In addition to expressing her mood, you cat’s tail helps her balance and puts an exclamation point on her attitude. This wondrous piece of feline anatomy varies in lengths according to breed and size, and some cats don’t have one at all.
Anatomy of a Tail
A cat’s tail has about 20 vertebrae enclosed in muscles, and held together by ligaments and tendons. About 10 percent of a cat’s bones are in the tail. A cat can hold her tail vertically, move it from side to side, or pull it down between the legs. The average length of this incredibly mobile structure is 11 inches for males and 9.9 inches for females, which indicates tail length generally is relative to size of the cat.
Kitty uses her tail for communication as well as balancing. If Fluffy’s tail is lashing back and forth, you might want to leave her alone for now. If it’s held high and quivers at the tip, she’s happy to see you. If she walks along a fence and looks in one direction, you’ll notice her tail will move in the other direction, shifting her center of gravity.
The Cat Fanciers’ Association doesn't specify tail length in inches in breeds, but in some breeds, the standard describes the tail in reference to body length. For instance, the American curl standard calls for a tail equal to body length, and the tail of a Birman must be medium in length, in “pleasing” proportion to the body. Breed standards do not always refer to the length of a tail, but when they do, length is relative to body length, or equal to body length from the shoulder blades to the base of the tail.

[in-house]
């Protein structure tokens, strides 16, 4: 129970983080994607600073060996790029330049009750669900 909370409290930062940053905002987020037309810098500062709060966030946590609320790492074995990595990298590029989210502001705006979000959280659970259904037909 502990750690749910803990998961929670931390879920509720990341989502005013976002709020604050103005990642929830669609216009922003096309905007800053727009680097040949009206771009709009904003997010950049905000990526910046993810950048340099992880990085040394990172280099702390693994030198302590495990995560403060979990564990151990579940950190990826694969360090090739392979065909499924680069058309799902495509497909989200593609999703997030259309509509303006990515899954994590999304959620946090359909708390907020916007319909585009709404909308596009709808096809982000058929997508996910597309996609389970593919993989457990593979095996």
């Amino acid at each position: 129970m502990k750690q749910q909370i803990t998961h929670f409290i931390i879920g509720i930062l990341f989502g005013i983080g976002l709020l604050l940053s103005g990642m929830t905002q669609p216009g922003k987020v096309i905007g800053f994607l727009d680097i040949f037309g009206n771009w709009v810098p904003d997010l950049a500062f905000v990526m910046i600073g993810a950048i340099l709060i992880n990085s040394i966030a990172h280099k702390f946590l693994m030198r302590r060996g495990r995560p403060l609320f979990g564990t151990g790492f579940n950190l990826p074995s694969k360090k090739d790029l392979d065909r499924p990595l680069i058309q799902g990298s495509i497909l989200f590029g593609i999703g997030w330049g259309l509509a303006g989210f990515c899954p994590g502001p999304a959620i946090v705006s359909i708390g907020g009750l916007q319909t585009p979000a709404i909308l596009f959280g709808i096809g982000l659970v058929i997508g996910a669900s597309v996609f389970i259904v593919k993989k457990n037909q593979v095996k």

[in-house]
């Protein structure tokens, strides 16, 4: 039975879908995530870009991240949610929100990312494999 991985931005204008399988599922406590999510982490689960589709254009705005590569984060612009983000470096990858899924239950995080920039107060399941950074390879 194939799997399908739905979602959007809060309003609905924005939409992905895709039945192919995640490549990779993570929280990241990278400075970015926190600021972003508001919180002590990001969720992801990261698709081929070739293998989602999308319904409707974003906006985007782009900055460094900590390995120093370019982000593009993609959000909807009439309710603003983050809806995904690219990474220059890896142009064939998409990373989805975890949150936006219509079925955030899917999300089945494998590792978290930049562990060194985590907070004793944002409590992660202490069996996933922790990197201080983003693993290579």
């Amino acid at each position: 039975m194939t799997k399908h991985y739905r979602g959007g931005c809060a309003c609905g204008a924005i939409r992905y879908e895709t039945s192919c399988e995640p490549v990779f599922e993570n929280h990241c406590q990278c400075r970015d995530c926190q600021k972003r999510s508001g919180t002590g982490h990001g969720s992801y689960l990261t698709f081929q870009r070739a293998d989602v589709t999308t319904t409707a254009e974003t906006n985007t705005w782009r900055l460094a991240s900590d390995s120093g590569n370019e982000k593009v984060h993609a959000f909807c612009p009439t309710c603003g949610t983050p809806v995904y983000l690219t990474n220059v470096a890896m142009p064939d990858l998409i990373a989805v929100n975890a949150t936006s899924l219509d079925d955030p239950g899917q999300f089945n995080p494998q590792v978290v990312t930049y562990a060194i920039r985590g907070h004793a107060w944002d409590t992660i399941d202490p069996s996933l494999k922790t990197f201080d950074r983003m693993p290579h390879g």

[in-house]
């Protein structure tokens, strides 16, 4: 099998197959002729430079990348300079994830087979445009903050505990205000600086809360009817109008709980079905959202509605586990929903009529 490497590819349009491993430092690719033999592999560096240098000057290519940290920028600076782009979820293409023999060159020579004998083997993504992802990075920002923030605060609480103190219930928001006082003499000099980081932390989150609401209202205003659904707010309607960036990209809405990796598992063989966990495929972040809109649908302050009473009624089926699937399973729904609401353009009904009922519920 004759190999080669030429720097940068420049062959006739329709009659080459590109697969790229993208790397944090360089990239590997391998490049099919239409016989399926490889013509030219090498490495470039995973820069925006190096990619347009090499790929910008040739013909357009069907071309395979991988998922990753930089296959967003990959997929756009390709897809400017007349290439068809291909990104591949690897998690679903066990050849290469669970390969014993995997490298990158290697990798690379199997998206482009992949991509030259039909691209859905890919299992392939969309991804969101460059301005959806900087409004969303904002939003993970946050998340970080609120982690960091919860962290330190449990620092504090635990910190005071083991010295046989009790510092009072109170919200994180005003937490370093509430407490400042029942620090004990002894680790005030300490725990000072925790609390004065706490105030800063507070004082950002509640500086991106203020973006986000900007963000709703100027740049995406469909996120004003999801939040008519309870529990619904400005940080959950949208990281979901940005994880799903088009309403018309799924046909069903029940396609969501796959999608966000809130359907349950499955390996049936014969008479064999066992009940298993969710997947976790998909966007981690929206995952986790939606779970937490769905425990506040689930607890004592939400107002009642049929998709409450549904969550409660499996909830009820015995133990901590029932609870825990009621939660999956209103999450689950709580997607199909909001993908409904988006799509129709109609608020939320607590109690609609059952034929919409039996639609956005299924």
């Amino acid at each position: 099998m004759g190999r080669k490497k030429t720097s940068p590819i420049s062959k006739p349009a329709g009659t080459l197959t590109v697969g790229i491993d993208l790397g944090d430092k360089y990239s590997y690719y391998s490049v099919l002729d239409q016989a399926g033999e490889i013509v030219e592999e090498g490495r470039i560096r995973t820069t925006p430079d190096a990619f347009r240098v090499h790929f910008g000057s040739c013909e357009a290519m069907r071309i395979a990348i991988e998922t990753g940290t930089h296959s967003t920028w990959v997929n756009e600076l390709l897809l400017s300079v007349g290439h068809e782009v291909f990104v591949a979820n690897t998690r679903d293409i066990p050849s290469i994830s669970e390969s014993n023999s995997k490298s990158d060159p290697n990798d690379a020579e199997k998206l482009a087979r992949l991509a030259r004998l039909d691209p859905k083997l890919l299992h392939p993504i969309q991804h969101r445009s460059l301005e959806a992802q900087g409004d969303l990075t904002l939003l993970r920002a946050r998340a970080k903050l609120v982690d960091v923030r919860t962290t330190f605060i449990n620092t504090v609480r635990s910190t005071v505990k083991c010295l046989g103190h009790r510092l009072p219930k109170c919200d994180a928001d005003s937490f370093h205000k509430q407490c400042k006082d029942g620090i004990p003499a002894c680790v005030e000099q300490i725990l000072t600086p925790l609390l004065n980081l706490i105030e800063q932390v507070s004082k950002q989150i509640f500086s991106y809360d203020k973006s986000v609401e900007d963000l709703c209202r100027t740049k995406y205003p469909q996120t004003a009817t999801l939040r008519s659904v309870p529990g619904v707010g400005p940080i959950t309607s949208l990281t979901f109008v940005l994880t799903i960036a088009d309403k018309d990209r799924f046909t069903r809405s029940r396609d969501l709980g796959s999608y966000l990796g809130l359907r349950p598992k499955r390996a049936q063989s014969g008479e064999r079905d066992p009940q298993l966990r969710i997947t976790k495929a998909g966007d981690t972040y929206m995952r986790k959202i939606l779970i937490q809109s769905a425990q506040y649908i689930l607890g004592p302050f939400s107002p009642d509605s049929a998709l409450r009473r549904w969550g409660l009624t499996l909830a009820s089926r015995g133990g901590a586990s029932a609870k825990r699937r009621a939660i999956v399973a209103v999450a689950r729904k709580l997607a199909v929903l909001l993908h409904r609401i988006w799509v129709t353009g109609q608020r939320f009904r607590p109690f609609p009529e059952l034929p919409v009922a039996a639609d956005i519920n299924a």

Chances are your fabulous feline is mixed – most cats are. Her tail may or may not be the same length of her body, or her tail might seem extra long or short for her size. In general, however, a cat’s tail will be close to its body length. If you’re curious and Fluffy just won’t hold still for that measuring tape, you might try to stand her up on her hind legs and see if the tail still reaches the floor – that is, if it isn’t kinked, curled or bobbed. Many mixed breed cats carry genes that affect tail structure and length resulting in these various unusual-looking tails.
The Manx is most recognized for its lack of tail, but this breed's can tail actually be several lengths, ranging from a little bit of a bob to several inches long. The gene for taillessness in a Manx is different from the gene that produces the short, kinked tail of a Japanese bobtail. In mixed breeds, short tails, twisted pompoms, kinks and everything in between can be seen, and these cats can be any size. It’s interesting to note that tailless and short-tailed cats have no problem balancing, illustrating that if they don’t have a tail, their inner ear system serves just fine for those high-wire antics.
Leslie Darling has been a writer since 2003, writing regularly for "Mississippi Magazine" and "South Mississippi Living," specializing in food and wine, animals and pets, and all things Southern. She is a graduate of the University of New Orleans.